from the torrent-theater dept.
An anonymous reader writes BitTorrent today announced an exclusive partnership with Rapid Eye Studios to launch BitTorrent Originals. In short, the two will identify, produce, and distribute original video content for the BitTorrent Bundle platform, the company's direct-to-fan publishing platform. BitTorrent Originals will be timed exclusives, meaning they will debut on the BitTorrent Bundle platform and only be available there for 30 to 60 days. After the BitTorrent exclusive window closes, each project will be available through other distribution channels.
An anonymous reader writes: FreeNet allows one to share any file. No-one can then find out that you shared it (absolute anonymity) and no-one can find out that someone downloads it. Also, while the file "hovers" around the freenet network, it is not possible to find out where it is physically located. This is great for people in oppressive regimes who want to share sensitive information. When I looked 2 years ago what was available (there's an index page), all kinds of interesting information was available. Last friday I checked again and now 95% of it is childporn. This gives me an ethical problem: I would like to support information sharing of people in oppressive regimes but I definitely don't want to support the sharing for childporn! So what should I and we do? Abandon FreeNet? Or does anyone have a bright idea to filter this stuff? (although that would defeat the purpose of FreeNet). Link to Original Source
NewtonsLaw writes: "I'm pretty sure that everyone reading this will be aware of the movie Iron Sky.
I've been waiting for a long time to watch this movie and finally it has been uploaded to YouTube so I watched it on the weekend.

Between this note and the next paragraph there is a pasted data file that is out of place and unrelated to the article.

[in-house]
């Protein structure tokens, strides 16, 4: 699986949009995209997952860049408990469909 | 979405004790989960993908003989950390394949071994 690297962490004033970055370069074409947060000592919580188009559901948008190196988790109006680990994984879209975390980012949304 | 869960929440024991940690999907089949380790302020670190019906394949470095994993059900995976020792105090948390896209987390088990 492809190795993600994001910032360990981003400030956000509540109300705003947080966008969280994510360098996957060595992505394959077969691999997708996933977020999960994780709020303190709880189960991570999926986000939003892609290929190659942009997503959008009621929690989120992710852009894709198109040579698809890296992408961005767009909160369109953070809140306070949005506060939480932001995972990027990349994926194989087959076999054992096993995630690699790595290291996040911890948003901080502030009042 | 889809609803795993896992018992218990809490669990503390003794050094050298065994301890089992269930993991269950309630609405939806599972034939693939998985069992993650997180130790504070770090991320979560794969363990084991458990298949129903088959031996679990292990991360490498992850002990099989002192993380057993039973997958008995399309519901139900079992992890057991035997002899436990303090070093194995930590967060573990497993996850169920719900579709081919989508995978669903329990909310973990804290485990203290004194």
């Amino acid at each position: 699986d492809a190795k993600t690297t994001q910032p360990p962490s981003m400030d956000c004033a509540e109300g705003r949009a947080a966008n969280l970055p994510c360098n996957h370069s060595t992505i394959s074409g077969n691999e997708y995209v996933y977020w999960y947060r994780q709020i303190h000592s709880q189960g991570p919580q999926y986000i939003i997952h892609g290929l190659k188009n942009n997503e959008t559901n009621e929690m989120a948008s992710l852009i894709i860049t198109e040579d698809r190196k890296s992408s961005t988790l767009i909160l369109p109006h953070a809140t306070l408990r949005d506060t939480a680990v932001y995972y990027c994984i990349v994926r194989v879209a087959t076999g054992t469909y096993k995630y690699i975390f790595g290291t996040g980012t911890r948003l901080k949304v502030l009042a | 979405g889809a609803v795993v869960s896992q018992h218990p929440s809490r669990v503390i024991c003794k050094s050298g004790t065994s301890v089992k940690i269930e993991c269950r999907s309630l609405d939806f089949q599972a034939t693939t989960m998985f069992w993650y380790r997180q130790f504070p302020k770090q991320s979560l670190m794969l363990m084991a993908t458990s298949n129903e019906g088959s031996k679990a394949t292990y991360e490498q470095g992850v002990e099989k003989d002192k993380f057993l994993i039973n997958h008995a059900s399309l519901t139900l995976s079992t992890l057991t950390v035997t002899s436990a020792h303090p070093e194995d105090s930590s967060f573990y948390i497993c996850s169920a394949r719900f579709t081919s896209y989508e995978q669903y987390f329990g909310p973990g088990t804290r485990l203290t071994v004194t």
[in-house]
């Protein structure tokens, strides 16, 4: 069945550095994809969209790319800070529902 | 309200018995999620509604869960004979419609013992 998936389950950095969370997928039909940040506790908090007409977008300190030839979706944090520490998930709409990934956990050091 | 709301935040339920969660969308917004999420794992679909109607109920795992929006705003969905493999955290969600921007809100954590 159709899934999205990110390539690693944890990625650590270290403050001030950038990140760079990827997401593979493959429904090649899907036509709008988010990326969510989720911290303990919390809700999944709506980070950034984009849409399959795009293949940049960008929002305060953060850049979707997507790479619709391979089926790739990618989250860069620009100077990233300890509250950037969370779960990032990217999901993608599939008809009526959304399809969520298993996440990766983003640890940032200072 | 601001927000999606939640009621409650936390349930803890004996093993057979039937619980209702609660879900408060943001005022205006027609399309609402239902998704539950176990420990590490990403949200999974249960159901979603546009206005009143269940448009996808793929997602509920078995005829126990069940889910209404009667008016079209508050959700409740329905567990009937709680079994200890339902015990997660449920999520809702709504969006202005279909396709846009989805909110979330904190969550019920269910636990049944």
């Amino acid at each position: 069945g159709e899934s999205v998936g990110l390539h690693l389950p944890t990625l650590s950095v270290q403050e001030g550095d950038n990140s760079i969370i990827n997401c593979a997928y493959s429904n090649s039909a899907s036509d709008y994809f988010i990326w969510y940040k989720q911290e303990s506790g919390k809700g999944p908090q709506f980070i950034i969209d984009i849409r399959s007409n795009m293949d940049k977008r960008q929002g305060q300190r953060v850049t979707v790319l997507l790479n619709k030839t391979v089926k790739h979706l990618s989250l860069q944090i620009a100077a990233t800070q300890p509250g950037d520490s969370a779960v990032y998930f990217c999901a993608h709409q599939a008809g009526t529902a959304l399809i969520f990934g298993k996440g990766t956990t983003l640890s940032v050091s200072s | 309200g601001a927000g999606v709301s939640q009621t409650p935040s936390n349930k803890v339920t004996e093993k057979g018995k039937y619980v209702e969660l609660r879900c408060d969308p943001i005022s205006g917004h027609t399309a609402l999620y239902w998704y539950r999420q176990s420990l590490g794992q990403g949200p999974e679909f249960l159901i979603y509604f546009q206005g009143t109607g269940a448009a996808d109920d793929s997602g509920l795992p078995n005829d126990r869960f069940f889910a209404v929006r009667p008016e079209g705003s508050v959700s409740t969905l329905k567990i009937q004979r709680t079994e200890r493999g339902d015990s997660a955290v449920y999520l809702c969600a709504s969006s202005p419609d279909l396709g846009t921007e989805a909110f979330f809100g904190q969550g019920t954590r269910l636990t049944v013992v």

As the title credits rolled, I rushed off and pre-ordered the BluRay disk of the movie, which isn't due for release here in NZ until December 14th.
I am proof that making your wares available for free can actually promote sales — but only so long as your content is good enough (which Iron Sky certainly is). So, perhaps the reason that the MPAA fears piracy is because it lets people see just how crappy most of their material is *before* they fork over their hard earned cash.
colinneagle writes: Let's cut right to the chase: Ubuntu 12.10 is a totally, 100%, utterly, completely acceptable release. In almost every way, it is very, very similar to Ubuntu 12.04 — which makes a great deal of sense, considering that the two releases are only six months apart.
Are you a current Ubuntu user on 12.04? Upgrade to 12.10...but don't fret about being in a rush to do so. It's a good upgrade, but it isn't going to change your life forever.
Still using an older (read: "Pre-Unity") version of Ubuntu? It’s time to upgrade. The Unity desktop environment and user experience is polished enough now that I can safely recommend it to anyone (even Gnome 2 die-hards).
Using a non-Ubuntu Linux distro? Honestly, if Ubuntu 12.04 didn't pull you away from Fedora, openSUSE, etc...then 12.10 isn't going to either. Then again, if you never gave the last release a try, the new version is a completely acceptable place to jump in.
What if, let's say, you work at Apple? You should probably install Ubuntu 12.10 and live in it for a few weeks. You know, just to see what a well-designed desktop environment — that looks nice while not getting in your way — is like. Link to Original Source